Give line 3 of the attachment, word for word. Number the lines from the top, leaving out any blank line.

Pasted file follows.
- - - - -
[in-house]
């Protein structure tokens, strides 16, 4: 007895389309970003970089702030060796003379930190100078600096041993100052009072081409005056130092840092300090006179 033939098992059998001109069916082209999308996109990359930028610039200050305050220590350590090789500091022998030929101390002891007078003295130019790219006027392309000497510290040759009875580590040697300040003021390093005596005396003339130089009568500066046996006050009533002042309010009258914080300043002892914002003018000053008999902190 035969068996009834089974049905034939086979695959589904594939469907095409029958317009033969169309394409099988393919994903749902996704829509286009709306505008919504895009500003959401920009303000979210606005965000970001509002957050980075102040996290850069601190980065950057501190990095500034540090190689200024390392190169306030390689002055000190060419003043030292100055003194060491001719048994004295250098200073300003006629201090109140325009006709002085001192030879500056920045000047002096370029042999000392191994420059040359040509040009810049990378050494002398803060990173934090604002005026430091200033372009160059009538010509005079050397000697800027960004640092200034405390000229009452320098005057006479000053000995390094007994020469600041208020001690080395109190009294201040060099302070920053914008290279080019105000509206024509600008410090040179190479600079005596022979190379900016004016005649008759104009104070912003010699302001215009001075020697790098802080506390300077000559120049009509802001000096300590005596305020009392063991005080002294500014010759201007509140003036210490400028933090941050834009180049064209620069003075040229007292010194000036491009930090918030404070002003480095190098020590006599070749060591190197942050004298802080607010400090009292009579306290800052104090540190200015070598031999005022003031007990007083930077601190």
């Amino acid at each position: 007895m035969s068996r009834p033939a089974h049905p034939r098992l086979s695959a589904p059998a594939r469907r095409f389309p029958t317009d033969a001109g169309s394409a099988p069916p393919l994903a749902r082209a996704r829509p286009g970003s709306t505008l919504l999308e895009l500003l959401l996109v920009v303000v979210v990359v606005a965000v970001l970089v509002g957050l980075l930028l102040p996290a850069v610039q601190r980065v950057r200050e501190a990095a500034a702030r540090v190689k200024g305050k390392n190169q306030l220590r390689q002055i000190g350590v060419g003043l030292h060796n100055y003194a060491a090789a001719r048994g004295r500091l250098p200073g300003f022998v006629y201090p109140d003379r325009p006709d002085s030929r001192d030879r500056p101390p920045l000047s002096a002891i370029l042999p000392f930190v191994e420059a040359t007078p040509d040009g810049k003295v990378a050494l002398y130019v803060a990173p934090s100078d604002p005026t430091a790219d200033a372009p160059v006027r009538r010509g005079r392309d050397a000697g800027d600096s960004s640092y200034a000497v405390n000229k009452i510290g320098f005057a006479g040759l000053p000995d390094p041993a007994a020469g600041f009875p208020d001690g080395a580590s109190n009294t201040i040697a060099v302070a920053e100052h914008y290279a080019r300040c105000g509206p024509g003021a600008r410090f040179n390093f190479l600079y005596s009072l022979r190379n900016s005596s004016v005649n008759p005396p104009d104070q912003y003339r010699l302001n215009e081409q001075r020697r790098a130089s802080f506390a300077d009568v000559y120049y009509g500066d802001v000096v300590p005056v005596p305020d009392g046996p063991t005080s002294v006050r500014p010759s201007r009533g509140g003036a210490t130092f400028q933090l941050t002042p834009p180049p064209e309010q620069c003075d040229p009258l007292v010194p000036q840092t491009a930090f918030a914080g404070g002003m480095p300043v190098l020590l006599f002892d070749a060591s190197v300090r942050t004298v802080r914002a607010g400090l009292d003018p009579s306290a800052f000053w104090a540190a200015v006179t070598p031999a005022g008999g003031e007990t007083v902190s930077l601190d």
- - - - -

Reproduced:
């Amino acid at each position: 007895m035969s068996r009834p033939a089974h049905p034939r098992l086979s695959a589904p059998a594939r469907r095409f389309p029958t317009d033969a001109g169309s394409a099988p069916p393919l994903a749902r082209a996704r829509p286009g970003s709306t505008l919504l999308e895009l500003l959401l996109v920009v303000v979210v990359v606005a965000v970001l970089v509002g957050l980075l930028l102040p996290a850069v610039q601190r980065v950057r200050e501190a990095a500034a702030r540090v190689k200024g305050k390392n190169q306030l220590r390689q002055i000190g350590v060419g003043l030292h060796n100055y003194a060491a090789a001719r048994g004295r500091l250098p200073g300003f022998v006629y201090p109140d003379r325009p006709d002085s030929r001192d030879r500056p101390p920045l000047s002096a002891i370029l042999p000392f930190v191994e420059a040359t007078p040509d040009g810049k003295v990378a050494l002398y130019v803060a990173p934090s100078d604002p005026t430091a790219d200033a372009p160059v006027r009538r010509g005079r392309d050397a000697g800027d600096s960004s640092y200034a000497v405390n000229k009452i510290g320098f005057a006479g040759l000053p000995d390094p041993a007994a020469g600041f009875p208020d001690g080395a580590s109190n009294t201040i040697a060099v302070a920053e100052h914008y290279a080019r300040c105000g509206p024509g003021a600008r410090f040179n390093f190479l600079y005596s009072l022979r190379n900016s005596s004016v005649n008759p005396p104009d104070q912003y003339r010699l302001n215009e081409q001075r020697r790098a130089s802080f506390a300077d009568v000559y120049y009509g500066d802001v000096v300590p005056v005596p305020d009392g046996p063991t005080s002294v006050r500014p010759s201007r009533g509140g003036a210490t130092f400028q933090l941050t002042p834009p180049p064209e309010q620069c003075d040229p009258l007292v010194p000036q840092t491009a930090f918030a914080g404070g002003m480095p300043v190098l020590l006599f002892d070749a060591s190197v300090r942050t004298v802080r914002a607010g400090l009292d003018p009579s306290a800052f000053w104090a540190a200015v006179t070598p031999a005022g008999g003031e007990t007083v902190s930077l601190d």